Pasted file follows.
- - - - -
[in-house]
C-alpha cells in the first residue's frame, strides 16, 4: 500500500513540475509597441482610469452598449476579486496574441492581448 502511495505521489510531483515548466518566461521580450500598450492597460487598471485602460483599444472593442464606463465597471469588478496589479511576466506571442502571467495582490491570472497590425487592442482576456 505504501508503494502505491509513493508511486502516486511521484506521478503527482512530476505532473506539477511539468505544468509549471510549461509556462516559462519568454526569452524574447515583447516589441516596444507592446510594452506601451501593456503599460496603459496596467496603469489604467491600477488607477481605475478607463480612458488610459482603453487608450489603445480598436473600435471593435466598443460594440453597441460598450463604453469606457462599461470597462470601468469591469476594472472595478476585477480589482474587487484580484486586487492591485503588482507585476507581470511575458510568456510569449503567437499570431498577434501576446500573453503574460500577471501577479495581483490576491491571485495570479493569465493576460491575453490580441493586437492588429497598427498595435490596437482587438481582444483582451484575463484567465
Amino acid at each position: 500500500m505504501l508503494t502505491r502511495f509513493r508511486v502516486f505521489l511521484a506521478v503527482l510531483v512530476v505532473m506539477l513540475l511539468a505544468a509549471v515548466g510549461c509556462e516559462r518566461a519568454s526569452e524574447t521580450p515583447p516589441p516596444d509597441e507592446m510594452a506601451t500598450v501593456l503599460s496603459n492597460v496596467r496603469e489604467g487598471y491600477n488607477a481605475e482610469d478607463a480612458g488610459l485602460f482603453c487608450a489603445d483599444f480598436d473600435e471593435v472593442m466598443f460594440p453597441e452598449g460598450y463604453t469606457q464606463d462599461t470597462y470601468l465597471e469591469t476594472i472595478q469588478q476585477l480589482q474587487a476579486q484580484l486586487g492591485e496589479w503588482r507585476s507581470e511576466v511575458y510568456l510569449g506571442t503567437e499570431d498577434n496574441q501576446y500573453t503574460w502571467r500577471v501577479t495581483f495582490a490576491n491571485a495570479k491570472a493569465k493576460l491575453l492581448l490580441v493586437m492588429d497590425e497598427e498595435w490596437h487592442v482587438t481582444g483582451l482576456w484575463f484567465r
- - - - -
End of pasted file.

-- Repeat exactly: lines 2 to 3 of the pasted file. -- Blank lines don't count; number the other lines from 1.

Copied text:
C-alpha cells in the first residue's frame, strides 16, 4: 500500500513540475509597441482610469452598449476579486496574441492581448 502511495505521489510531483515548466518566461521580450500598450492597460487598471485602460483599444472593442464606463465597471469588478496589479511576466506571442502571467495582490491570472497590425487592442482576456 505504501508503494502505491509513493508511486502516486511521484506521478503527482512530476505532473506539477511539468505544468509549471510549461509556462516559462519568454526569452524574447515583447516589441516596444507592446510594452506601451501593456503599460496603459496596467496603469489604467491600477488607477481605475478607463480612458488610459482603453487608450489603445480598436473600435471593435466598443460594440453597441460598450463604453469606457462599461470597462470601468469591469476594472472595478476585477480589482474587487484580484486586487492591485503588482507585476507581470511575458510568456510569449503567437499570431498577434501576446500573453503574460500577471501577479495581483490576491491571485495570479493569465493576460491575453490580441493586437492588429497598427498595435490596437482587438481582444483582451484575463484567465
Amino acid at each position: 500500500m505504501l508503494t502505491r502511495f509513493r508511486v502516486f505521489l511521484a506521478v503527482l510531483v512530476v505532473m506539477l513540475l511539468a505544468a509549471v515548466g510549461c509556462e516559462r518566461a519568454s526569452e524574447t521580450p515583447p516589441p516596444d509597441e507592446m510594452a506601451t500598450v501593456l503599460s496603459n492597460v496596467r496603469e489604467g487598471y491600477n488607477a481605475e482610469d478607463a480612458g488610459l485602460f482603453c487608450a489603445d483599444f480598436d473600435e471593435v472593442m466598443f460594440p453597441e452598449g460598450y463604453t469606457q464606463d462599461t470597462y470601468l465597471e469591469t476594472i472595478q469588478q476585477l480589482q474587487a476579486q484580484l486586487g492591485e496589479w503588482r507585476s507581470e511576466v511575458y510568456l510569449g506571442t503567437e499570431d498577434n496574441q501576446y500573453t503574460w502571467r500577471v501577479t495581483f495582490a490576491n491571485a495570479k491570472a493569465k493576460l491575453l492581448l490580441v493586437m492588429d497590425e497598427e498595435w490596437h487592442v482587438t481582444g483582451l482576456w484575463f484567465r